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Thesis Defense

June 28, 2023 @ 10:00 am - 11:00 am

Combined Atomic Force Microscopy and Light sheet Microscopy Characterize the Mechanobiology of Phagocytosis

Phagocytosis is a force-driven cellular process that requires fine spatial and temporal control of the actin cytoskeleton to effectively ingest targets of engulfment. To dislodge disease-causing pathogens embedded in tissues or attached to surfaces, macrophages must overcome the adhesive force and disrupt the contact between the target and the surface. The majority of phagocytosis assays are limited to observing the internalization of freely diffusing targets, ignoring the obstacles immune cells face in native tissue.  Here, I present a method to challenge individual macrophage cells to engulf and detach opsonized polystyrene beads from atomic force microscope (AFM) cantilevers. With the aid of line-Bessel light sheet microscopy (LS), our system allows for high resolution sideview imaging of the events leading up to the bead detachment event simultaneous with sub-nanonewton level force sensitivity to quantify the boundaries of the progressing, actin-filled phagocytic cup as well as quantify the engulfment force. To better understand the force generating mechanisms leading up to engulfment, I have considerd several models for how phagocytic cup height implicitly scales with force and test their validity by fitting them to the experimental data. I have found that the observed force behavior can be broadly categorized into cells which exert an upward push before downward engulfment forces or only downward forces. This is consistent with a model for engulfment in which the dominating contributions to the engulfment force originate from a contractile ring and are proportional to the cell-target contact area. To further analyze the causal relationship between the force generated on the target and the phagocytic cup, I have also cross-correlated the AFM force data with the cup height.  Finally, I report the maximum engulfment force exerted by the cell on the target and argue that bead detachment is achieved via a peeling mechanism. With this, I had provided new insight into the mechanistic engulfment strategies macrophage cells use to navigate host tissues.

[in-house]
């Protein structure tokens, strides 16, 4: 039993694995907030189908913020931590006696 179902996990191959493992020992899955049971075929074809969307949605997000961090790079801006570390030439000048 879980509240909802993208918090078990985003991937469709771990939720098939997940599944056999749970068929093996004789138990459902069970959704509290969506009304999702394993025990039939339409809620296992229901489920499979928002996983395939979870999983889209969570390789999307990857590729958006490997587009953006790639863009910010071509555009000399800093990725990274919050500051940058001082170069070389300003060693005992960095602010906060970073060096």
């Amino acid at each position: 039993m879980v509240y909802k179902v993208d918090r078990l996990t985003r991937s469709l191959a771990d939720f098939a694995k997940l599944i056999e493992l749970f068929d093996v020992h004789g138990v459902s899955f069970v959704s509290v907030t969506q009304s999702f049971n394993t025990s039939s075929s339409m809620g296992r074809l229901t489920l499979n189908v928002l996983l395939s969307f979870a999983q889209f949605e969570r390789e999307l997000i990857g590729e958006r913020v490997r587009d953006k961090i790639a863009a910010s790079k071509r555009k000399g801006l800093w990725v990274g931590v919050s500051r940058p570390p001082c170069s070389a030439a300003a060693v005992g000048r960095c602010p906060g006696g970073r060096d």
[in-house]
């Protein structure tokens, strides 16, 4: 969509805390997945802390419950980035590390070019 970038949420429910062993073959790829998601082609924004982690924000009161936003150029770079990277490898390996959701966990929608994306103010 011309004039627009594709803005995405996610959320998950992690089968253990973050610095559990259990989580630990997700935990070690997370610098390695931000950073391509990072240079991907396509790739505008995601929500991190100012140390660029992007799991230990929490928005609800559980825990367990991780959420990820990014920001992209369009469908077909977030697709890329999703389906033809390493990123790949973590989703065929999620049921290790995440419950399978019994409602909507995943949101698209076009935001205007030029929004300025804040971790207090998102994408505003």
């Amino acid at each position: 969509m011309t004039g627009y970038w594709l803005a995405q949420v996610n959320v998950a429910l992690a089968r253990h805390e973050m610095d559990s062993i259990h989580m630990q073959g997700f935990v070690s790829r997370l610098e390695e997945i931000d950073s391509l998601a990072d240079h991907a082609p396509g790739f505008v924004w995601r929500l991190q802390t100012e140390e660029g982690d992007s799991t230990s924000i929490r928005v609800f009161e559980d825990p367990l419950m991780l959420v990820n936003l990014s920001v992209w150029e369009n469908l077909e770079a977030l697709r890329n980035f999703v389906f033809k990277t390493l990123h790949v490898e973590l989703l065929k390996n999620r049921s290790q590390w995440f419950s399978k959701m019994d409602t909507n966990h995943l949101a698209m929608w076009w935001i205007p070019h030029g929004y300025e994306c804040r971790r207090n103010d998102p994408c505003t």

Megan Kern’s Thesis Defense

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June 28, 2023
10:00 am - 11:00 am


Phillips 200
120 E. Cameron Ave.
Chapel Hill, NC 27599 United States
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